Napa’s 6.0 earthquake in late August revealed at least two things about California: seismic activity is part of life and humans can be resilient.
While estimates are quite preliminary, Napa’s famed wine industry likely suffered between $70 million and $100 million in damage from the Aug. 24 temblor, according to a report commissioned by the County of Napa and Napa County Vintners Association, a non-profit trade association.
The report was issued by Silicon Valley Bank (SVB), the dominant lender to the Napa wine industry and an expert on the global wine industry.
“While impossible to attain a precise estimate of damage, we are able to apply proprietary financial information, direct interviews with the wineries suffering the worst damage, first-hand inspections of a sample of the most impacted wineries, survey responses from more than 50 percent of Napa wineries, our own knowledge of the market, and our knowledge of the locations of the locations of inventory and production capacities of Napa wineries… in arriving at our conclusions,” writes Rob McMillan in the report.
McMillan is the executive vice president and founder of SVB’s wine division, which is based in Saint Helena, Calif. He is a noted expert on the global wine industry.
The bank’s analysis of wine industry losses is extensive. It includes damage to winery buildings and infrastructure such as waste water ponds and private bridges, winemaking equipment, cleanup and removal costs, vineyard irrigation, bottled inventory in current release, bottling supplies, finished inventory ready for bottling, bulk wine, barrels, lost revenue from damaged tasting rooms, losses from business interruption, and loss of wine held in wine libraries.
Losses could have been worse
The assessment also includes losses from stand-alone vineyard operations including machinery, supplies, cleanup costs, irrigation and piping, loss of revenue from delayed harvest, and damaged infrastructure. Those estimates could fall between $10 million and $20 million, the report says.
The report indicates that under the circumstances, losses near the epicenter “were surprisingly low due to newer building codes and the earthquake preparedness of the warehouse operators.”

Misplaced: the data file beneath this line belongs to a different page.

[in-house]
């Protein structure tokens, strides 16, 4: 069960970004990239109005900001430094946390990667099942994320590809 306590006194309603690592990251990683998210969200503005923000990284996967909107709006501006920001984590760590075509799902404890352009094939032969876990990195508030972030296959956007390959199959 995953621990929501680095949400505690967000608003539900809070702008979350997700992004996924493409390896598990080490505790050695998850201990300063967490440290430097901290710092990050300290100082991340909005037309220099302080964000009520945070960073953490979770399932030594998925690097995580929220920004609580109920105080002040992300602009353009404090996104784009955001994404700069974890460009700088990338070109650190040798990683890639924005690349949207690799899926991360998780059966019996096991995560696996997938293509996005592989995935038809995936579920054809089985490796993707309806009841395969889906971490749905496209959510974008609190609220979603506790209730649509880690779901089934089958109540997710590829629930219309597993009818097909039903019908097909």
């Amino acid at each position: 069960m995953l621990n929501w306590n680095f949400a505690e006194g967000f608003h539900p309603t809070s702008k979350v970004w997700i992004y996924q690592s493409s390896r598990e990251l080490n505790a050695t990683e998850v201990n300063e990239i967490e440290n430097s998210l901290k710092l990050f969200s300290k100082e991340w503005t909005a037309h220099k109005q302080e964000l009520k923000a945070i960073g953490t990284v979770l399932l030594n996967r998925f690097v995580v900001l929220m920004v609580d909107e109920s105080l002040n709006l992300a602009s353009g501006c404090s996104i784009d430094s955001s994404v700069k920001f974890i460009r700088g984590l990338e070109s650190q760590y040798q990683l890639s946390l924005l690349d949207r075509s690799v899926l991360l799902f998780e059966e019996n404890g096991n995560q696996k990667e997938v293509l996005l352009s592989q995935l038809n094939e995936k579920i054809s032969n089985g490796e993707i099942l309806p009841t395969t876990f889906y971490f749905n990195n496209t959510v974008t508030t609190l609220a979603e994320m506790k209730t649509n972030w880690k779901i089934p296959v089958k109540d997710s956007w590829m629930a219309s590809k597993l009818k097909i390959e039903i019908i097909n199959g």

Still, the report suggests that earthquake codes and safety protocols may need review after discovering significant damage at some custom crush facilities.
Because the earthquake happened at 3:20 a.m. local time on a Sunday the exposure to those in the workplace was greatly limited.
Silicon Valley Bank estimates that 60 percent of Napa County wineries sustained some degree of damage, and up to 25 percent of wineries suffered moderate to severe damage. The losses varied between $50,000 per winery to $8 million in the most devastating circumstance.
Most of the damage was in the southern and western portions of the county, including business operations in the City of Napa.
Wine grape harvest was under way in the region when the quake struck, said Steve Moulds, president of the Napa Valley Grapegrowers, a non-profit organization with over 700 members. Those harvest activities continued, even as wineries were cleaning up and assessing the damage.
“The amazing story in all of this is how everybody pulled together to help out,” Moulds said.
According to Moulds, people chipped in to help businesses clean up, even as they and their neighbors were also cleaning up damage to their own homes.
Good harvest predicted
Moulds said there were reports that irrigation systems and the propane-powered frost-protection systems were also damaged in the quake. Growers are assessing those damages and making necessary repairs.
In spite of the setbacks resulting from the earthquake, Moulds expects a “fabulous grape harvest” that should be reflected in the wine created from this year’s crop.
Tank space at the wineries could be an issue this year, Moulds said, as there were reports of damaged infrastructure at the wineries.
Nat DiBuduo, president of the Fresno-based Allied Grape Growers, said he’s heard similar reports related to tank space.
According to DiBuduo, one winery is going through the arduous task to take everything apart, inspect it, and put it back together as an added measure of caution.
Another arduous task remains cleaning up the barrel rooms as picking up the tumbled barrels presents its own dicey challenge, DiBuduo said.
“You don’t just jump in and start moving barrels like that,” he said.
In spite of the losses and the tedious clean-up period, business is returning to normal as the region’s wineries are operating and allowing visitors to return, according to Patsy McGaughy, spokesperson for the Napa Valley Vintners.
Even the hardest-hit wineries are operating with rented equipment and temporary crush pads, McGaughy said. While some wineries had to delay harvest by a couple days, she said business is returning to its typical post-harvest frenzied pace.